What book am I recommending these days when friends ask? The Alice Network by Kate Quinn. Why? Because it grabbed me from the very start and wouldn’t let go. And what special ingredients does it have? Flawed, heroic, and intriguing characters – check. Tension that builds and builds – check. A superb sense of history and setting – check. Strong writing – check. An immersive experience – check. A flawless weaving of two timelines – check. What more could you ask for?

Better still, Kate Quinn has graciously agreed to answer a few questions about The Alice Network and her writing.

Can you tell us a little about the inspiration for The Alice Network?

I first came across the historic Alice Network in a fantastic non-fiction book called “Women Heroes of WWI” by Kathryn J. Atwood, and was astounded that I’d never heard of this spy network or its brave operatives before. It was a story that begged to be told.

Eve and Charlie are powerful characters – do you use any special techniques to outline your characters in advance? And if so, how did you decide on the attributes for these two women?

I do a lot of outlining with Scrivener in advance, tracing character arcs, background, inner wounds, etc. I knew I wanted Charlie to be pregnant and unmarried, because that was an effective catalyst to get her to Europe and because it gave her story emotional ballast–being an unwed mother is a huge problem to overcome in the 40s! And it was my husband’s idea to give Eve a stammer; he has a similar speech impediment, and has faced many of the same struggles Eve does. I loved the idea of having a heroine with a speech problem–taking what could be a weakness, and weaponizing it into an advantage as she lets people underestimate her.

Writing a dual-timeline novel is challenging. How did you keep your plot organized and ensure that the pacing flowed effectively back and forth?

I plotted out each timeline separately first, A-Z, then intercut them as I wrote, going back and forth from chapter to chapter. Plotting each timeline out separately kept them organized, and then going back and forth as I wrote made it easier to tease out the parallels between plotlines.

What did you leave out of the novel – scenes that went by the wayside? Characters you discarded?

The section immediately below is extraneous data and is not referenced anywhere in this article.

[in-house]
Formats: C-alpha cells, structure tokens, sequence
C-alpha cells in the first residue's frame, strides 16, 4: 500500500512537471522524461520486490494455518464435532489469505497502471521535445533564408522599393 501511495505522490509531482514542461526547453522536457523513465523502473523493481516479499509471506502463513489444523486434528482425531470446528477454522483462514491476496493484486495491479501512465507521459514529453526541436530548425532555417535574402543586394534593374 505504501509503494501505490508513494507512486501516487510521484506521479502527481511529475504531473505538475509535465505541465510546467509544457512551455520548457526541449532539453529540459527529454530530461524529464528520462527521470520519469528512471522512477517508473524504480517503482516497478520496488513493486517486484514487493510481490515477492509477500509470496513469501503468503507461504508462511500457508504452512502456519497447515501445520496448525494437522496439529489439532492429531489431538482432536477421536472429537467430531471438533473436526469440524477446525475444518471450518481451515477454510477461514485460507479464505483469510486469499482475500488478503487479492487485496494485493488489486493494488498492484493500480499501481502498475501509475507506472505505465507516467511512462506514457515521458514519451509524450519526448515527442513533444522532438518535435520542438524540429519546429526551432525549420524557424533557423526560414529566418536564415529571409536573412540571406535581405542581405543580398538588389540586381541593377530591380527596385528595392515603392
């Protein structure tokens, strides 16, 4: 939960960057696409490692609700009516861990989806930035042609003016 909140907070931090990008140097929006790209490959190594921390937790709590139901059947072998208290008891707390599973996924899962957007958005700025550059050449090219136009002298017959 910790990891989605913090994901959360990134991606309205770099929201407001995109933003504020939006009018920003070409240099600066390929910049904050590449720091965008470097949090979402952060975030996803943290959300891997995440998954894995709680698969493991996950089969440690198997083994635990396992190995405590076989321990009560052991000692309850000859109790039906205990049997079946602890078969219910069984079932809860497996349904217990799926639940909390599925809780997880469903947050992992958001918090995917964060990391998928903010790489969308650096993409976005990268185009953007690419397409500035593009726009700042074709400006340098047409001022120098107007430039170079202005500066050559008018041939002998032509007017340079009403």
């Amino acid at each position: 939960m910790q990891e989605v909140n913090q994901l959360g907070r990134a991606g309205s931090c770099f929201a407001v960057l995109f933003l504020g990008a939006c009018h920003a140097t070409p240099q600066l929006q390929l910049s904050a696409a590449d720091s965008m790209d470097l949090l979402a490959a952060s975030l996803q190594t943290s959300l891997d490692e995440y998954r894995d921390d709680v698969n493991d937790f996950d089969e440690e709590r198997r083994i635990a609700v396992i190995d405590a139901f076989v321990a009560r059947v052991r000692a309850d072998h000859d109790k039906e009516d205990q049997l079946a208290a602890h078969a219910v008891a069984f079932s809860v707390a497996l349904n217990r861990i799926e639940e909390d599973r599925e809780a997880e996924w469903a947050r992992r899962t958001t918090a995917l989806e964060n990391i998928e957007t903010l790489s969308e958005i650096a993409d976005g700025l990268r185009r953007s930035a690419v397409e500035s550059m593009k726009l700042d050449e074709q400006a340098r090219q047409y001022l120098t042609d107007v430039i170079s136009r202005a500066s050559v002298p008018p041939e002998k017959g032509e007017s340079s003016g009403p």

Quite late in the editing process, I came across some wonderful information about real life members of the Alice Network–all through letters discovered in family archives by their modern-day descendants. These real-life figures make tiny cameos in the book, but I’d have loved to make them bigger characters with more story and plot. If I hadn’t been 5/6 finished with final edits, I would have!

You’ve previously written about ancient Rome and the Italian Renaissance – what made you change time periods? Were WWI and WWII easier eras to tackle?

I’ve never been a one-era-only writer; I’ve always had potential story ideas set all the way from the ancient world to the 20th century. So when I saw the recent boom in 20th century war fiction, it made sense to revisit some of those ideas (“Book about a female spy…? Use a real spy…?”) and see if anything took off in my imagination once I started researching. And it did!

Many thanks for answering my questions, Kate. I’m sure both readers and writers will find your experiences fascinating.

The Alice Network by Kate Quinn1947. In the chaotic aftermath of World War II, American college girl Charlie St. Clair is pregnant, unmarried, and on the verge of being thrown out of her very proper family. She’s also nursing a desperate hope that her beloved cousin Rose, who disappeared in Nazi-occupied France during the war, might still be alive. So when Charlie’s parents banish her to Europe to have her “little problem” taken care of, Charlie breaks free and heads to London, determined to find out what happened to the cousin she loves like a sister.

1915. A year into the Great War, Eve Gardiner burns to join the fight against the Germans and unexpectedly gets her chance when she’s recruited to work as a spy. Sent into enemy-occupied France, she’s trained by the mesmerizing Lili, code name Alice, the “queen of spies,” who manages a vast network of secret agents right under the enemy’s nose.

Thirty years later, haunted by the betrayal that ultimately tore apart the Alice Network, Eve spends her days drunk and secluded in her crumbling London house. That is until a young American barges in uttering a name Eve hasn’t heard in decades, and launches them both on a mission to find the truth . . . no matter where it leads.

 

FOR MORE ON READING & WRITING HISTORICAL FICTION follow A WRITER OF HISTORY (using the widget on the left sidebar)

M.K. Tod writes historical fiction. Her latest novel, TIME AND REGRET was published by Lake Union. Mary’s other novels, LIES TOLD IN SILENCE and UNRAVELLED are available from Amazon, NookKoboGoogle Play and iTunes. She can be contacted on Facebook, Twitter and Goodreads or on her website www.mktod.com.